It’s raining tigers and wolves!

Last night was truly wuthering heights here in Longoio. Emily Bronte would have loved it. After a day which had thrown down torrential rain, swelling rivers and flooding large areas, towards the evening a violent hail storm hit us, and a fierce wind howled throughout the night. It was more a question of raining “tigers and wolves” rather than “cats and dogs”. There were real worries at the paint factory where I taught earlier in the day; the river level rose to begin to cover the access bridge and we were kept on alert in case of evacuation. Truly mad March! Today the country is promised a truce in the weather. Perhaps it’s a blessing from on high since the new pope will be inaugurated. Here are some images from yesterday.

 

Changing the subject slightly, though not less a stormy one: in a recent British Sunday newspaper headline Sir Anthony Pappano, musical director at the Garden for the last ten years lashed out against the British philistinism of  ”inverse snobbery”. In such a class-ridden society as Britain’s this attack is not surprising. Whereas in Italy opera stars and productions are debated in the local bar with the same vehemence as football players and matches in Britain such conversations are restricted to “exclusive” places, and not-to-be mentioned for fear of social reprisal in your typical Essex pub (ironically, Pappano is an Essex boy). This attitude goes back a long time: in Arthur Symon’s introduction to  Edward Dowson’s poems and prose, published over a hundred years ago, one reads “In England art has to be protected not only against the world but against one’s self by a kind of affected modesty which is the Englishman’s natural pose, half pride and half self-mistrust.”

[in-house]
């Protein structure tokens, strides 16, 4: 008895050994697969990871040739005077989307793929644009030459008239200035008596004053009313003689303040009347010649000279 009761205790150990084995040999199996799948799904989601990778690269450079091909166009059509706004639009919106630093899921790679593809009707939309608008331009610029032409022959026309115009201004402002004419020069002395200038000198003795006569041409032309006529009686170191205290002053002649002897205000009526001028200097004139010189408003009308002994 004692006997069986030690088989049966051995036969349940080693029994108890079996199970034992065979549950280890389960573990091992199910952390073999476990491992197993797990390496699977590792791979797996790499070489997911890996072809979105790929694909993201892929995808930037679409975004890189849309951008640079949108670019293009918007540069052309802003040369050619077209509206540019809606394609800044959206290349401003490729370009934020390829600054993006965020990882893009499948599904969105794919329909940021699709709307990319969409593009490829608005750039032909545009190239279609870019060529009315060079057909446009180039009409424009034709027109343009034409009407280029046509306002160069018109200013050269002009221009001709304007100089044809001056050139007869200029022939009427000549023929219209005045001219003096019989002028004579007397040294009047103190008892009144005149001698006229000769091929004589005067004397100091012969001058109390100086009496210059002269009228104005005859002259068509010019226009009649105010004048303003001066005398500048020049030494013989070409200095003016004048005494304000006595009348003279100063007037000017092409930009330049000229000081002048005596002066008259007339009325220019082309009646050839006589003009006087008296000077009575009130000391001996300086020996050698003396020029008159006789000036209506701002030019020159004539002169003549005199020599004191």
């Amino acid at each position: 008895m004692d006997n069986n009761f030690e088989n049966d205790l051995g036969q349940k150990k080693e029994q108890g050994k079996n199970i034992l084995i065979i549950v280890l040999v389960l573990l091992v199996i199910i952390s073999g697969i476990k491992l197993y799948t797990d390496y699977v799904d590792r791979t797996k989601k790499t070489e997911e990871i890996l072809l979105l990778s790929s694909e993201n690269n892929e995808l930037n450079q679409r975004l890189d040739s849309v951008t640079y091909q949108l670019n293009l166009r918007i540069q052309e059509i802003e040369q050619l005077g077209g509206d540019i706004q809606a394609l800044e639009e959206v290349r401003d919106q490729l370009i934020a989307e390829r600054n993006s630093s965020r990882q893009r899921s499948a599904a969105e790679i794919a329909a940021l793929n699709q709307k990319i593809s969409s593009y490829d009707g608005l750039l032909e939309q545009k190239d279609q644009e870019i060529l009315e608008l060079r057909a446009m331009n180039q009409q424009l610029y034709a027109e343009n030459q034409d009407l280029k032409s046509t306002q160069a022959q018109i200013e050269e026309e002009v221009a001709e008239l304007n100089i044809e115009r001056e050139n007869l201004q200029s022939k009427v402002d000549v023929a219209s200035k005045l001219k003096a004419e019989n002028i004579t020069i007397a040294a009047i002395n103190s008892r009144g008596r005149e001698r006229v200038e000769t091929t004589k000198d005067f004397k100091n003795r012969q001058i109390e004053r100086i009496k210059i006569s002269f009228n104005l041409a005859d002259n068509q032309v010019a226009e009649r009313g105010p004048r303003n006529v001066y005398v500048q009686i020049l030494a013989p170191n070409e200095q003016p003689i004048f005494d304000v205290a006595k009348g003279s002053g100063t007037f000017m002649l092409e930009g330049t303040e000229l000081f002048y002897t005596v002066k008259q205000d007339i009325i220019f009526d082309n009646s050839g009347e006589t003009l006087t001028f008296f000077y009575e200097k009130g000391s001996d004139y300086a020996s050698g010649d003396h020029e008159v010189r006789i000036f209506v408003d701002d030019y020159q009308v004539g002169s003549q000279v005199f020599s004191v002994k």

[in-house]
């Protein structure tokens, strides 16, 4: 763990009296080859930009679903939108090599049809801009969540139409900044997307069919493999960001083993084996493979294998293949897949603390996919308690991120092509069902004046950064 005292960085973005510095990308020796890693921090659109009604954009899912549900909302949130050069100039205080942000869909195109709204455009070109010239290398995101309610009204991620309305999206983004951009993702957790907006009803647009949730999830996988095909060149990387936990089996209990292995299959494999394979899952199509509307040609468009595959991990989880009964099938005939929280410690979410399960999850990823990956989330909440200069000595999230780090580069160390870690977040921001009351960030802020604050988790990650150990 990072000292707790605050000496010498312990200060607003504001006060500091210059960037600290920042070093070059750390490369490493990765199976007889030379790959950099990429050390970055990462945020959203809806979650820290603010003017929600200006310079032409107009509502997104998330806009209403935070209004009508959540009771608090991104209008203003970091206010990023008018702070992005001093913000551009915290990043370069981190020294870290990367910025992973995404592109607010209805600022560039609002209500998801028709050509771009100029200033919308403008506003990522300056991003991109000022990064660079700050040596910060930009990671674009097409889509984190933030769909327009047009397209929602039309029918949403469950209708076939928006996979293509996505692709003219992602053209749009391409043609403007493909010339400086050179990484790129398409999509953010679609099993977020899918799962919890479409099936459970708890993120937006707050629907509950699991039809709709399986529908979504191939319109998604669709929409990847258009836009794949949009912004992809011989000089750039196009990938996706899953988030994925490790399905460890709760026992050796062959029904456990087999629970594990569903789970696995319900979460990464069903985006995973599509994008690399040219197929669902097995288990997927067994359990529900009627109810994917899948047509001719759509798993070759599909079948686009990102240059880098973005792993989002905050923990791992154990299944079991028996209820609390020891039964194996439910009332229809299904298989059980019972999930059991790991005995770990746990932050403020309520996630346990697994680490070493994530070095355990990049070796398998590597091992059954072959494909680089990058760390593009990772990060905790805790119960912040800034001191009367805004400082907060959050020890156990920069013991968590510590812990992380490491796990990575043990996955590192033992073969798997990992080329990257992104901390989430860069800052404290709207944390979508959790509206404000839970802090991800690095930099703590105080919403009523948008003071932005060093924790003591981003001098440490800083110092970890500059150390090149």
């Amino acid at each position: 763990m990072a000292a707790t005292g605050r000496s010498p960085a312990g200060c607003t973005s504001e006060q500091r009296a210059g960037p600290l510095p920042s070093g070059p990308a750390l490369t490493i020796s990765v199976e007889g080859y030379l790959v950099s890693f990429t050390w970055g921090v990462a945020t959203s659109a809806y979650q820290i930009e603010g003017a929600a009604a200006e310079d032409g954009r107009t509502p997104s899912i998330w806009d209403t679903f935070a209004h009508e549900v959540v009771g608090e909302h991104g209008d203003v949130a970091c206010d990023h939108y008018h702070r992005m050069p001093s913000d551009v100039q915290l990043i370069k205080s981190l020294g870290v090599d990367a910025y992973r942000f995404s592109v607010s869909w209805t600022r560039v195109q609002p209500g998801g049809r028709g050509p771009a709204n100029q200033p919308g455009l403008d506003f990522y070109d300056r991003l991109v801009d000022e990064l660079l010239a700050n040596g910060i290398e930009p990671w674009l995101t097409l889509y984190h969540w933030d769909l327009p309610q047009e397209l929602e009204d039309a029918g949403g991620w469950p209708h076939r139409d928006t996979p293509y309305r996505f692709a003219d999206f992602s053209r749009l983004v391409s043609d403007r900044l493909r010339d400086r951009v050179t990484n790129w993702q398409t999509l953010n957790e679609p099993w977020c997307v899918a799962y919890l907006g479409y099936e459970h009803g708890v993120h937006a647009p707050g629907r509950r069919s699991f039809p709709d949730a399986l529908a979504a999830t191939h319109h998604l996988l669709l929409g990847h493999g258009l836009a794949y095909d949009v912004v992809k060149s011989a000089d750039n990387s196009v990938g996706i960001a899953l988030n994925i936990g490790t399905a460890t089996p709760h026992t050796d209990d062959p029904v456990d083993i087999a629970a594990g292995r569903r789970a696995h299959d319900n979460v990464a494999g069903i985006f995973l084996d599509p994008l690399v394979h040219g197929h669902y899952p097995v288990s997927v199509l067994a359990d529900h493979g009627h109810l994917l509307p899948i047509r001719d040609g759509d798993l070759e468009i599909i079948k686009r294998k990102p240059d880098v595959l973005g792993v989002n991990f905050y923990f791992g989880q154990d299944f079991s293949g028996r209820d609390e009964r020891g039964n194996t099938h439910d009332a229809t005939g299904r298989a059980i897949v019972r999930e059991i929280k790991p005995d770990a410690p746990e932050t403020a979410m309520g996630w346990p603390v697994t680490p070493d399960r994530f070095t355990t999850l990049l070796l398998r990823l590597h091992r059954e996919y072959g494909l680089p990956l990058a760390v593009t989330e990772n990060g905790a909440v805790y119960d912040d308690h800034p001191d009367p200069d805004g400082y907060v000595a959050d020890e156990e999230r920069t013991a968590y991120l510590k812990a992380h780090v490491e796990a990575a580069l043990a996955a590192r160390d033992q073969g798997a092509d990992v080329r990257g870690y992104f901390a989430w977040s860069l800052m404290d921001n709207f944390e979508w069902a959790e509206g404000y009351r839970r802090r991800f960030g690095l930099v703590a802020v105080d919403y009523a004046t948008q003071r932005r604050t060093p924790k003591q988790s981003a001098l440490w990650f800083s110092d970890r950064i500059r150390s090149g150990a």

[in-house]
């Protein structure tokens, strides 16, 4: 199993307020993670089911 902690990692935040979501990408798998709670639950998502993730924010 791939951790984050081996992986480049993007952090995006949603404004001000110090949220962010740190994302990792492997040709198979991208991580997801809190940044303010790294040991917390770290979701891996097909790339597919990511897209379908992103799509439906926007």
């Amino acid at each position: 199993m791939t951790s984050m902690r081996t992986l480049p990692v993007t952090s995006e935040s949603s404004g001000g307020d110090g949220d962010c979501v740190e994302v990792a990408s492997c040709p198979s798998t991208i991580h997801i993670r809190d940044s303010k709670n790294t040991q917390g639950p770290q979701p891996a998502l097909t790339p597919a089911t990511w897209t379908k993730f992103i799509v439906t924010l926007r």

I don’t think I could get used again to the attitude regarding the arts still prevalent in so much of Blighty. In Italy distinctions are made between “Mafioso” and “non-Mafioso”, “per bene” and “non per bene”. These are the really valid discernments which society makes here .Go to a performance at Verona’s arena (the opera one, not the football stadium, though both could count equally) or the theatre at Lago Puccini and compare the inclusive social atmosphere breathed there with the rarefied air that blows over the typical Covent Garden audience.

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